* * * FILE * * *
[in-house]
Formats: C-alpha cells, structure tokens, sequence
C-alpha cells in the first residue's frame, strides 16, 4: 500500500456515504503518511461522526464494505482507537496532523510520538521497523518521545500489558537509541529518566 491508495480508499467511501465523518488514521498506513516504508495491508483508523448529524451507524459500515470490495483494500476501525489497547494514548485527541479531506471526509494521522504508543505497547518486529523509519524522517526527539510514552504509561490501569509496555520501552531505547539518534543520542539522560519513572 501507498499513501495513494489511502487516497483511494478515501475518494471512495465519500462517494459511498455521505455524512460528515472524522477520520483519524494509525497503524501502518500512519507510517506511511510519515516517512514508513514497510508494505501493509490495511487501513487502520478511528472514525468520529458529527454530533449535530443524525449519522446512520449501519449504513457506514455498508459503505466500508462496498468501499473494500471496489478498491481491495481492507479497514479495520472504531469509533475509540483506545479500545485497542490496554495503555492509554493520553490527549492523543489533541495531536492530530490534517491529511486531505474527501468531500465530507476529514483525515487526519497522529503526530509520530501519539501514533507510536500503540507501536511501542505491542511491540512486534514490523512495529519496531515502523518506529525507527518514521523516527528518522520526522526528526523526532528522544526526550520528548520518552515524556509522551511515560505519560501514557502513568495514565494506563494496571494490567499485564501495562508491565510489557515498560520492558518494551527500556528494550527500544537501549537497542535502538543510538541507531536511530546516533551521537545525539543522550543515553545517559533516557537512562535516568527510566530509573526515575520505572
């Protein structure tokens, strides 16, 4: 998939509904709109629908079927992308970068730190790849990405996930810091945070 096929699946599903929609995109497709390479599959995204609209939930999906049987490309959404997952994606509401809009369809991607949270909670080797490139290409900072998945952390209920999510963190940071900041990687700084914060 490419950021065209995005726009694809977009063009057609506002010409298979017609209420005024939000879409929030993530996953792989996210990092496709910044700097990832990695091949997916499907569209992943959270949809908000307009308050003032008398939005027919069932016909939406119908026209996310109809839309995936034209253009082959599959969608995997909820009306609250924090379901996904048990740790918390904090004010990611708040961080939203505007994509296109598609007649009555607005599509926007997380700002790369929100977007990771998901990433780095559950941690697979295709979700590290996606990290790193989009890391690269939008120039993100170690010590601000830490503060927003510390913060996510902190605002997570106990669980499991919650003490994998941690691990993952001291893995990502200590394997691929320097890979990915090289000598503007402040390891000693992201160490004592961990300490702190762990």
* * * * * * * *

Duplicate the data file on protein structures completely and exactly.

[in-house]
Formats: C-alpha cells, structure tokens, sequence
C-alpha cells in the first residue's frame, strides 16, 4: 500500500456515504503518511461522526464494505482507537496532523510520538521497523518521545500489558537509541529518566 491508495480508499467511501465523518488514521498506513516504508495491508483508523448529524451507524459500515470490495483494500476501525489497547494514548485527541479531506471526509494521522504508543505497547518486529523509519524522517526527539510514552504509561490501569509496555520501552531505547539518534543520542539522560519513572 501507498499513501495513494489511502487516497483511494478515501475518494471512495465519500462517494459511498455521505455524512460528515472524522477520520483519524494509525497503524501502518500512519507510517506511511510519515516517512514508513514497510508494505501493509490495511487501513487502520478511528472514525468520529458529527454530533449535530443524525449519522446512520449501519449504513457506514455498508459503505466500508462496498468501499473494500471496489478498491481491495481492507479497514479495520472504531469509533475509540483506545479500545485497542490496554495503555492509554493520553490527549492523543489533541495531536492530530490534517491529511486531505474527501468531500465530507476529514483525515487526519497522529503526530509520530501519539501514533507510536500503540507501536511501542505491542511491540512486534514490523512495529519496531515502523518506529525507527518514521523516527528518522520526522526528526523526532528522544526526550520528548520518552515524556509522551511515560505519560501514557502513568495514565494506563494496571494490567499485564501495562508491565510489557515498560520492558518494551527500556528494550527500544537501549537497542535502538543510538541507531536511530546516533551521537545525539543522550543515553545517559533516557537512562535516568527510566530509573526515575520505572
């Protein structure tokens, strides 16, 4: 998939509904709109629908079927992308970068730190790849990405996930810091945070 096929699946599903929609995109497709390479599959995204609209939930999906049987490309959404997952994606509401809009369809991607949270909670080797490139290409900072998945952390209920999510963190940071900041990687700084914060 490419950021065209995005726009694809977009063009057609506002010409298979017609209420005024939000879409929030993530996953792989996210990092496709910044700097990832990695091949997916499907569209992943959270949809908000307009308050003032008398939005027919069932016909939406119908026209996310109809839309995936034209253009082959599959969608995997909820009306609250924090379901996904048990740790918390904090004010990611708040961080939203505007994509296109598609007649009555607005599509926007997380700002790369929100977007990771998901990433780095559950941690697979295709979700590290996606990290790193989009890391690269939008120039993100170690010590601000830490503060927003510390913060996510902190605002997570106990669980499991919650003490994998941690691990993952001291893995990502200590394997691929320097890979990915090289000598503007402040390891000693992201160490004592961990300490702190762990």